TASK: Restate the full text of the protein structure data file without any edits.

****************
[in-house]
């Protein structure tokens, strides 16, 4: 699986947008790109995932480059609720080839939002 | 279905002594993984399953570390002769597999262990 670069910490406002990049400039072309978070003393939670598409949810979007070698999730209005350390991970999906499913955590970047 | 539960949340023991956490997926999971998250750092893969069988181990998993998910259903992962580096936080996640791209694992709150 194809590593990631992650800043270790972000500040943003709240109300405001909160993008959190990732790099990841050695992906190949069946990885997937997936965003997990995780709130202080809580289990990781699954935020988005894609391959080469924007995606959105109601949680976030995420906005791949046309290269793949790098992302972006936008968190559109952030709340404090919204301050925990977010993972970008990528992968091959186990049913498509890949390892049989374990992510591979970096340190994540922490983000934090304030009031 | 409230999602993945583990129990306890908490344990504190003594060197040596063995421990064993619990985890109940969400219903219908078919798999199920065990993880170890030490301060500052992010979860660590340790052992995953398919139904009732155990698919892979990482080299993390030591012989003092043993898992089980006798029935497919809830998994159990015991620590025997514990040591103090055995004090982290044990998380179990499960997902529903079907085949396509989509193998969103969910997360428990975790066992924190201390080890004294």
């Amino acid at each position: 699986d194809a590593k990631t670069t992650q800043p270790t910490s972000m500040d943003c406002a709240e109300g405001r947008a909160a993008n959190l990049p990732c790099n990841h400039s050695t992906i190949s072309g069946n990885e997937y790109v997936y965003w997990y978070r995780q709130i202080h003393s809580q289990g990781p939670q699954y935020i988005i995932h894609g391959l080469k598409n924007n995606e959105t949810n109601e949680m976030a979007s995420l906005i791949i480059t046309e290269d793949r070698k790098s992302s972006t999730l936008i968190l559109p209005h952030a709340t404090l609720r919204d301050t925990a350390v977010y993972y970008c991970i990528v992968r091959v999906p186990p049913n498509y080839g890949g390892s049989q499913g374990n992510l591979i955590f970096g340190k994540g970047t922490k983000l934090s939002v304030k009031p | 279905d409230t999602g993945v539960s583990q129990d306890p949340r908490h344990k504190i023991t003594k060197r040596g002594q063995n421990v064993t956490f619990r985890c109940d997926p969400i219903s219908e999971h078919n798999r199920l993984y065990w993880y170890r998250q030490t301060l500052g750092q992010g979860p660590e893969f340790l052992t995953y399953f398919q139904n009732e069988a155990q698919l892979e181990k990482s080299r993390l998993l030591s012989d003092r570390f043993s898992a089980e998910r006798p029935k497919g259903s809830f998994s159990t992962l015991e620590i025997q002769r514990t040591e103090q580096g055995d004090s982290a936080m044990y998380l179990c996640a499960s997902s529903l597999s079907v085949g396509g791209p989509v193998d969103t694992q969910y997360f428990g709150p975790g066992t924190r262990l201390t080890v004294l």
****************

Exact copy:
[in-house]
């Protein structure tokens, strides 16, 4: 699986947008790109995932480059609720080839939002 | 279905002594993984399953570390002769597999262990 670069910490406002990049400039072309978070003393939670598409949810979007070698999730209005350390991970999906499913955590970047 | 539960949340023991956490997926999971998250750092893969069988181990998993998910259903992962580096936080996640791209694992709150 194809590593990631992650800043270790972000500040943003709240109300405001909160993008959190990732790099990841050695992906190949069946990885997937997936965003997990995780709130202080809580289990990781699954935020988005894609391959080469924007995606959105109601949680976030995420906005791949046309290269793949790098992302972006936008968190559109952030709340404090919204301050925990977010993972970008990528992968091959186990049913498509890949390892049989374990992510591979970096340190994540922490983000934090304030009031 | 409230999602993945583990129990306890908490344990504190003594060197040596063995421990064993619990985890109940969400219903219908078919798999199920065990993880170890030490301060500052992010979860660590340790052992995953398919139904009732155990698919892979990482080299993390030591012989003092043993898992089980006798029935497919809830998994159990015991620590025997514990040591103090055995004090982290044990998380179990499960997902529903079907085949396509989509193998969103969910997360428990975790066992924190201390080890004294």
């Amino acid at each position: 699986d194809a590593k990631t670069t992650q800043p270790t910490s972000m500040d943003c406002a709240e109300g405001r947008a909160a993008n959190l990049p990732c790099n990841h400039s050695t992906i190949s072309g069946n990885e997937y790109v997936y965003w997990y978070r995780q709130i202080h003393s809580q289990g990781p939670q699954y935020i988005i995932h894609g391959l080469k598409n924007n995606e959105t949810n109601e949680m976030a979007s995420l906005i791949i480059t046309e290269d793949r070698k790098s992302s972006t999730l936008i968190l559109p209005h952030a709340t404090l609720r919204d301050t925990a350390v977010y993972y970008c991970i990528v992968r091959v999906p186990p049913n498509y080839g890949g390892s049989q499913g374990n992510l591979i955590f970096g340190k994540g970047t922490k983000l934090s939002v304030k009031p | 279905d409230t999602g993945v539960s583990q129990d306890p949340r908490h344990k504190i023991t003594k060197r040596g002594q063995n421990v064993t956490f619990r985890c109940d997926p969400i219903s219908e999971h078919n798999r199920l993984y065990w993880y170890r998250q030490t301060l500052g750092q992010g979860p660590e893969f340790l052992t995953y399953f398919q139904n009732e069988a155990q698919l892979e181990k990482s080299r993390l998993l030591s012989d003092r570390f043993s898992a089980e998910r006798p029935k497919g259903s809830f998994s159990t992962l015991e620590i025997q002769r514990t040591e103090q580096g055995d004090s982290a936080m044990y998380l179990c996640a499960s997902s529903l597999s079907v085949g396509g791209p989509v193998d969103t694992q969910y997360f428990g709150p975790g066992t924190r262990l201390t080890v004294l």